Ed Livingstone's former wife felt "constantly harassed" and feared for the safety of her family in the months before he killed their two children and took his own life, according to court documents.

Three months before this week's killing, the 51-year-old was discharged without conviction for breaching a protection order against his family for a second time.

In his judgment then, Judge Stephen Coyle said Livingstone's estranged wife, Katherine Webb, felt "constantly harassed" and feared for her own safety and that of her children.

Read the judgement


Livingstone called her cellphone and left a message, apologising for his past actions, on October 11.

"That you made contact, in and of itself, was frightening to your wife ... she realised the calls were from you and because of the frequency of the calls on the cellphone, she became very anxious and fearful, and she felt alone and unprotected," the judgment noted.

"She remains fearful that you will breach the protection order and describes feeling constantly harassed and fearful for her safety and that of the children.

"She states candidly that she cannot take much more of the contact from you and the breaches of the protection order."

The protection order had been issued on May 5. It was issued by Ms Webb, but also applied to their children.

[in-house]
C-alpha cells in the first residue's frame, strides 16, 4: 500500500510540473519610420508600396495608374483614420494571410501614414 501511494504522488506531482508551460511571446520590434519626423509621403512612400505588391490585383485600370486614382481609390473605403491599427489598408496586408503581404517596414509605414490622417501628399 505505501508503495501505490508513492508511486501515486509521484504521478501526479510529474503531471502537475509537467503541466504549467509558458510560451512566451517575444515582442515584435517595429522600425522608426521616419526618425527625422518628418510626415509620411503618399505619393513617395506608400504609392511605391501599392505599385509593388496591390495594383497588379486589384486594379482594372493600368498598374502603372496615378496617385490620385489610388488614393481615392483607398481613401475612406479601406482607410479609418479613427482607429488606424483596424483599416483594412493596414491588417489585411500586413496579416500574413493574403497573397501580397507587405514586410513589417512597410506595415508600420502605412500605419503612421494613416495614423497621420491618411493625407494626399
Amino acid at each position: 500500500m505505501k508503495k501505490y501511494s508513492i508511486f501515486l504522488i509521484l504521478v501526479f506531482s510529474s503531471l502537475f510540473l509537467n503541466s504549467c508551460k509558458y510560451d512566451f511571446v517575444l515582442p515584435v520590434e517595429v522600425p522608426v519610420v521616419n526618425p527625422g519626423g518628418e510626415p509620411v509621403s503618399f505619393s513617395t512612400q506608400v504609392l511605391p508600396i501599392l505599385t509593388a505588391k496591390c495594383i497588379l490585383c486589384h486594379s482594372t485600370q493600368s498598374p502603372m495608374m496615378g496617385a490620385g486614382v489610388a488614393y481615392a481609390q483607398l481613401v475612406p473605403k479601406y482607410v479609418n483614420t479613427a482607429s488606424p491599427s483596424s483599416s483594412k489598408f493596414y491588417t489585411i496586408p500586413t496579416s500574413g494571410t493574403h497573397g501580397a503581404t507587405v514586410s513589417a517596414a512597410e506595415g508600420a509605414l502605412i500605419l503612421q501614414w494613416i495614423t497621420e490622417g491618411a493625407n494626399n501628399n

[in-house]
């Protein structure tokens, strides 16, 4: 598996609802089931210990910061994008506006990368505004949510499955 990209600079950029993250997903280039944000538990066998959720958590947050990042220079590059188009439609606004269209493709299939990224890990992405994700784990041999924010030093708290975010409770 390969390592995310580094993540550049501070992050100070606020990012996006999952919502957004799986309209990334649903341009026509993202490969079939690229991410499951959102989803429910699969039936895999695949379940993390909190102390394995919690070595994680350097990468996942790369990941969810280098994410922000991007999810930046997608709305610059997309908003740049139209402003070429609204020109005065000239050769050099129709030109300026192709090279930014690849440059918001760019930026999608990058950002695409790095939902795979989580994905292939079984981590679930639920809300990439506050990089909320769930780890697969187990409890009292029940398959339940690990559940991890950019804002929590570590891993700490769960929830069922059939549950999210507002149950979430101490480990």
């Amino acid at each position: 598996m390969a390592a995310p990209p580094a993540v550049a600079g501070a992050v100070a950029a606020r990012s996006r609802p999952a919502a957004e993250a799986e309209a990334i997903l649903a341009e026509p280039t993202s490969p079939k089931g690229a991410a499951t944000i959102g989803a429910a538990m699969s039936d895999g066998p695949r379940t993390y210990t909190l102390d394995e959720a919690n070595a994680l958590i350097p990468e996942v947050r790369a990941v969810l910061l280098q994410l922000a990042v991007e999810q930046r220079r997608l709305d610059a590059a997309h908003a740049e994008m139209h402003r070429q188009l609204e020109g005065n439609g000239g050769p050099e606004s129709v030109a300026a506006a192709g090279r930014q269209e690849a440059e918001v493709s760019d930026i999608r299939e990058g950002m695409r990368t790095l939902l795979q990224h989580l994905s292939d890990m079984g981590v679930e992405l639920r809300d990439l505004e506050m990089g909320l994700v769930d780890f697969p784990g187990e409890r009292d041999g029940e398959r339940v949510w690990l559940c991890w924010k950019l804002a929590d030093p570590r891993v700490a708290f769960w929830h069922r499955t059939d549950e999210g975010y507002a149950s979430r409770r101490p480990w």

The maximum penalty for breaching the order at the time was two years' imprisonment yet Livingstone walked away without a conviction the second time after receiving diversion the first time.

The bodies of three people were found by Dunedin police last night in a house at St Leonards, Dunedin.

The breach was described in the judge's decision as multiple phone calls to both Ms Webb's landline and mobile phone, and a voicemail left on her home phone.

"The content of the message, it is accepted, was not in any way threatening or intimidating, but ... that you made contact, in and of itself, was frightening to your wife."


In his defence, Livingstone said he believed he would lose his Corrections job at Otago Prison if he were convicted.

He had seen a psychiatrist following the incident, he said, "who changed the medication [he was] receiving" to make him more stable.

Judge Coyle approved Livingstone's appeal for conviction without on the basis a conviction would be ``out of proportion'', and he walked free.

"There is a real and appreciable risk that you might lose your employment as a consequence, and I am satisfied that that consequence is out of proportion to the gravity of your offending and I grant the application," he said.

The defendant's age and lack of previous convictions were also taken into account, as was his "mental health issues which have now, to a large extent, been alleviated through the adjustment of [his] medication".